In IEEE-USA’s newest e-book, Intellectual Property and the Employee Engineer, author Orin E. Laney dedicates this updated, online version of his original book to entrepreneurs and innovators who use their ideas to start new companies, or entirely new industries. The purpose of this guide is to familiarize readers with personal intellectual property rights, and the associated issues that arise during employment—especially addressing the intellectual property rights of employed individuals. He includes a brief intellectual property tutorial, but this work does not address inventing and authoring specifically. Although many volumes already exist on these topics, few address the intellectual property rights of employed individuals.
Most engineers and scientists employed in design, research, or other similar jobs that rely on creativity will benefit from this material. Artists, videographers, performers, and others in the wider creative community will also find useful content. Additionally, employees in countries other than the United States may also benefit–but they should research the laws of their own nations—the author does not consider them in this volume.
Laney begins with a brief primer on intellectual property (IP), and writes that four legislative IP forms are of particular importance—patents, copyrights, trademarks and trade secrets. He notes each form has its own universe concerning terminology and trade law.
Laws include mechanisms to protect, sell, and inherit intellectual property, much the same as for real/tangible property, Laney points out. Further, because no actual physical property exists to “possess,” what one may purchase or inherit is title to the property, including a legal right to exclude others from exploiting the IP rights. “For instance, patent infringement is analogous to trespassing on real estate,” he offers, as an example.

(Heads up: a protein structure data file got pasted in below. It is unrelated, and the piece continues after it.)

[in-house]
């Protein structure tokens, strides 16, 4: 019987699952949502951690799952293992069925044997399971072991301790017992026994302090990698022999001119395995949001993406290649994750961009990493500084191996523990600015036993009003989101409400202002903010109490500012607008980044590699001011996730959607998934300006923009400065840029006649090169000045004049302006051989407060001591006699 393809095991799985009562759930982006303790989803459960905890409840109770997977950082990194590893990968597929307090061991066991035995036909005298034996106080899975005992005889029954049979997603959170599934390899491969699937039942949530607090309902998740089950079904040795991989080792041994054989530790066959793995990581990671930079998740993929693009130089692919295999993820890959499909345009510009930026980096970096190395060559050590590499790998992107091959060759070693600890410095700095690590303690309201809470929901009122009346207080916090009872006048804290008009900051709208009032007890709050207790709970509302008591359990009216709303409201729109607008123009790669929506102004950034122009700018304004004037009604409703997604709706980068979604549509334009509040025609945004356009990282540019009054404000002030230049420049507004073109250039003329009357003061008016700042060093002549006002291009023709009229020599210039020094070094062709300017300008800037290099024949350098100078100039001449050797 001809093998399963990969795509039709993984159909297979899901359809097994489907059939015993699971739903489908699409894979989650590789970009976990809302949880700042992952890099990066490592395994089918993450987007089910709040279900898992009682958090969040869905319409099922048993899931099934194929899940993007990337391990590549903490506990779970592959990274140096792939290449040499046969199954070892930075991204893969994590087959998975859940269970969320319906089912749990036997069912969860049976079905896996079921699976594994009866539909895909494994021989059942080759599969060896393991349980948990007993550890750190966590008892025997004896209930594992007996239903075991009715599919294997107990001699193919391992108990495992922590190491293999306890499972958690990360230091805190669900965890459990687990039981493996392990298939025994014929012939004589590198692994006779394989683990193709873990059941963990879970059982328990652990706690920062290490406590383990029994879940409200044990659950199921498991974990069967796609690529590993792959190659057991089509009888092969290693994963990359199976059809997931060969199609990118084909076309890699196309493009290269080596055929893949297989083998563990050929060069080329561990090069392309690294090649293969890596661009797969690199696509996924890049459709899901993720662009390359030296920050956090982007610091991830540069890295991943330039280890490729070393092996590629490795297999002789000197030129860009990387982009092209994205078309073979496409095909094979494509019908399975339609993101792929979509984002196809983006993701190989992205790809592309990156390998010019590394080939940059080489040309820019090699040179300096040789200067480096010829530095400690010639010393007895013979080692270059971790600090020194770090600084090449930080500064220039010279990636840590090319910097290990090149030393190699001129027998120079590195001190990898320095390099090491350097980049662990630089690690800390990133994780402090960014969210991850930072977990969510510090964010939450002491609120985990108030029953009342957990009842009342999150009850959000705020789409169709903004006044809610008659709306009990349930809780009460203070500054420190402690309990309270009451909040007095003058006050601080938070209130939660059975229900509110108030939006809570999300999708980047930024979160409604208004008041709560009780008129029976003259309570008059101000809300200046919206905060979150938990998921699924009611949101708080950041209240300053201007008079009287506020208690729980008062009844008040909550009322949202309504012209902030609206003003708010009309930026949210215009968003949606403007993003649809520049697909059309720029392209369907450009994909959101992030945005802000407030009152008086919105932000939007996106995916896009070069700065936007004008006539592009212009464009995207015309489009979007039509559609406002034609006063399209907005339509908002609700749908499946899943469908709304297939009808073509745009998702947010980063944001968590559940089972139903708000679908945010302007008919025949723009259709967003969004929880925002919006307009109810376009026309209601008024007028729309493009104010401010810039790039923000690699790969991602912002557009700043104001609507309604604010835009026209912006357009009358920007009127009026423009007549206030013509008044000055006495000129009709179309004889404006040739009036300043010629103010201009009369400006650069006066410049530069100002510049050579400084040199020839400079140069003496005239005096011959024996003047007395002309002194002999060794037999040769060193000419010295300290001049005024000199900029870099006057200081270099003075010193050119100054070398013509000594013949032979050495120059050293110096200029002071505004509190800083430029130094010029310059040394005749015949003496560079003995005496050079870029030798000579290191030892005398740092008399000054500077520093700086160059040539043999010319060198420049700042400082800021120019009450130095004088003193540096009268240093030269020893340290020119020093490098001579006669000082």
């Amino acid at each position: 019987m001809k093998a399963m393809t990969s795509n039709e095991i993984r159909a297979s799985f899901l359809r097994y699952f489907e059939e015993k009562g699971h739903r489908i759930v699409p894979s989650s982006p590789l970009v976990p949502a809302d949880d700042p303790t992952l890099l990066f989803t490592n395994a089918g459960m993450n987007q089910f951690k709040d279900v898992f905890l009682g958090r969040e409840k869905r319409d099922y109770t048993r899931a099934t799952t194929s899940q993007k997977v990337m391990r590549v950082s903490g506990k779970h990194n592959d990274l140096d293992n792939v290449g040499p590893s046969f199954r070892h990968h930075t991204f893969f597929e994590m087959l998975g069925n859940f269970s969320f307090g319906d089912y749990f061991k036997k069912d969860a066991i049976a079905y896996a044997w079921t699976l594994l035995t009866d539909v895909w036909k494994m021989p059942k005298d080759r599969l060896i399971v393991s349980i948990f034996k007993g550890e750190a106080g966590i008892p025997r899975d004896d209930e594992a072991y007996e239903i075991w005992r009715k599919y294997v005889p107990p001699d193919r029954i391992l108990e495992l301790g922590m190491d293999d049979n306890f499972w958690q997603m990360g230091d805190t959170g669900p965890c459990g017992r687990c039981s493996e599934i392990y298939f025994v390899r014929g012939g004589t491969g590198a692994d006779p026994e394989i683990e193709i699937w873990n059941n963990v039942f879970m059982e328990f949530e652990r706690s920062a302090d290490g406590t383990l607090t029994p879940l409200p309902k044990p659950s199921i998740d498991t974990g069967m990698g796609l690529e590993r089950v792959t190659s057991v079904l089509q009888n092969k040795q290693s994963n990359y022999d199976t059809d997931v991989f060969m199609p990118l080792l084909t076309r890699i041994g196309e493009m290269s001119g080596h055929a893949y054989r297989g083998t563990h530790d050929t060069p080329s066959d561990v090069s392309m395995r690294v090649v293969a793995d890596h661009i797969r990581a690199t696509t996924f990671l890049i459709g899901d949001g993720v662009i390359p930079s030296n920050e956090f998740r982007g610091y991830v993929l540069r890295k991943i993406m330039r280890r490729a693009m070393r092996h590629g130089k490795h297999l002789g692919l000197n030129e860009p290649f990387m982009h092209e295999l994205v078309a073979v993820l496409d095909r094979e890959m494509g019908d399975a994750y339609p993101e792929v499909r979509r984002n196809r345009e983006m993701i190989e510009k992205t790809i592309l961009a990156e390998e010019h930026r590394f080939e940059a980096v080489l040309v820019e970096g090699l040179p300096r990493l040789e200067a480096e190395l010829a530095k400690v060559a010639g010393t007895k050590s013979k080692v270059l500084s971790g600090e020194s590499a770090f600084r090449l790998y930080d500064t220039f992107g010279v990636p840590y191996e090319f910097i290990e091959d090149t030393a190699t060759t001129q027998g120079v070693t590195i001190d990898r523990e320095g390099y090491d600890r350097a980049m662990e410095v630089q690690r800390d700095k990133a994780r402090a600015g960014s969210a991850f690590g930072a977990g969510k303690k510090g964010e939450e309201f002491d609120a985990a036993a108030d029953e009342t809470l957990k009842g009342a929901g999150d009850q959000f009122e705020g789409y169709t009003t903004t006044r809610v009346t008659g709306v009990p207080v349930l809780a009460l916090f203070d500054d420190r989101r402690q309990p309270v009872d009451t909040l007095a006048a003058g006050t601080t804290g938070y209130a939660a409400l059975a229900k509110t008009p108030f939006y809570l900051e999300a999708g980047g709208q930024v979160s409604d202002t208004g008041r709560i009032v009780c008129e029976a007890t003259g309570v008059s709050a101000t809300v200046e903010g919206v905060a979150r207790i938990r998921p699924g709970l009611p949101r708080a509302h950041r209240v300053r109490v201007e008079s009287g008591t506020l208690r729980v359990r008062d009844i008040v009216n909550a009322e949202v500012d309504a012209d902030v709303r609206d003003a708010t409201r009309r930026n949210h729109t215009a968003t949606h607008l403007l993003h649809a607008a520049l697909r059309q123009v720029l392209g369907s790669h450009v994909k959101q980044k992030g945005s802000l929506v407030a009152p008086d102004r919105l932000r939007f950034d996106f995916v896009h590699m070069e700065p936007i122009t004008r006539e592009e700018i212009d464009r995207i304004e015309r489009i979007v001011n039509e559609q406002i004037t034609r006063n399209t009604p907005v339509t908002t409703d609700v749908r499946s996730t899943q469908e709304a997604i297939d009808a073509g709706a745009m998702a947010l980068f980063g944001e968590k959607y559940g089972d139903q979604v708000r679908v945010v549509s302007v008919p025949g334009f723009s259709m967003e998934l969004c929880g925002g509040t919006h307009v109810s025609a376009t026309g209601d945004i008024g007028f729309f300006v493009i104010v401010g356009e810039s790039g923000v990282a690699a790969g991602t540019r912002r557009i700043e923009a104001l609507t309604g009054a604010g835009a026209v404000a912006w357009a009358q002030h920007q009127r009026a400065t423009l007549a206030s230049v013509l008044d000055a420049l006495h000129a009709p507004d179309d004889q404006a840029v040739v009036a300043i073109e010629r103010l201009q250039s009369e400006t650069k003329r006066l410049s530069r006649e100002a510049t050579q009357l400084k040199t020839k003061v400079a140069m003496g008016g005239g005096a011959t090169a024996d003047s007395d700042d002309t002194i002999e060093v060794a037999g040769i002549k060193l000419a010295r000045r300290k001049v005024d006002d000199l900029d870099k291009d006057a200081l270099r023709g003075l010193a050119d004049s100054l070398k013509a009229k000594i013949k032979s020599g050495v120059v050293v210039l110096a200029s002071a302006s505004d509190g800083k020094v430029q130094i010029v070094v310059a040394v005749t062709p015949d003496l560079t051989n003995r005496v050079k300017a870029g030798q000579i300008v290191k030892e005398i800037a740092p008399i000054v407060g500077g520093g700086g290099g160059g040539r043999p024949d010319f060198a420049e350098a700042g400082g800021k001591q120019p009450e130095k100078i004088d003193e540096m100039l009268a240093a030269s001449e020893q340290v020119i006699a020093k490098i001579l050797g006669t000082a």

Laney explains the four legislative categories must require some type of formation. For instance, one must actually write a novel, or record it to claim copyright. “Copyright does not apply to a good tale merely carried about in one’s head,” he writes.
Similarly, Laney clarifies employers must protect trade secrets, by restricting them to appropriate personnel, and other demonstrable measures. In addition, he discloses the law grants trademarks for identifiers in active commercial use—and will not issue them for ideas stored for speculative future use. Additionally, Laney points out the United States Patent and Trademark Office (USTPO) only grants patents for inventions (machines, manufactured articles, processes, or compositions of matter)–not for what an inventor could, or might, create.
Other chapters in the book cover employment in the context of pre-assignment agreements, the implications of agreement terms, and employment strategies for creative individuals. Laney also includes useful appendices on the anatomy of pre-assignment agreements, state laws on assignment agreements, types of intellectual property, and non-competition agreements.
Professor Orin Laney is an IEEE member, a former chair of IEEE-USA’s Intellectual Property Committee, a licensed Professional Engineer in California, and a Certified Electromagnetic Compatibility Engineer. Over his career, he has studied intellectual property issues, as both employee and employer. Laney has written articles, and presented at hundreds of college campuses and corporate venues on intellectual property, career management, entrepreneurship, and similar topics.
From 1 June through 15 July, IEEE members can download a free copy of this e-book by going to: https://ieeeusa.org/shop/careers/ip-and-the-employee-engineer/
Log in with your IEEE Web Account, add the book to your cart, and use promo code JUNEFREE18 at checkout.
Georgia C. Stelluto is IEEE-USA’s Publishing Manager; Manager/Editor of IEEE-USA E-BOOKS; Co-Editor of IEEE-USA ConferenceBrief; and Department Editor of InFocus for IEEE-USA InSight.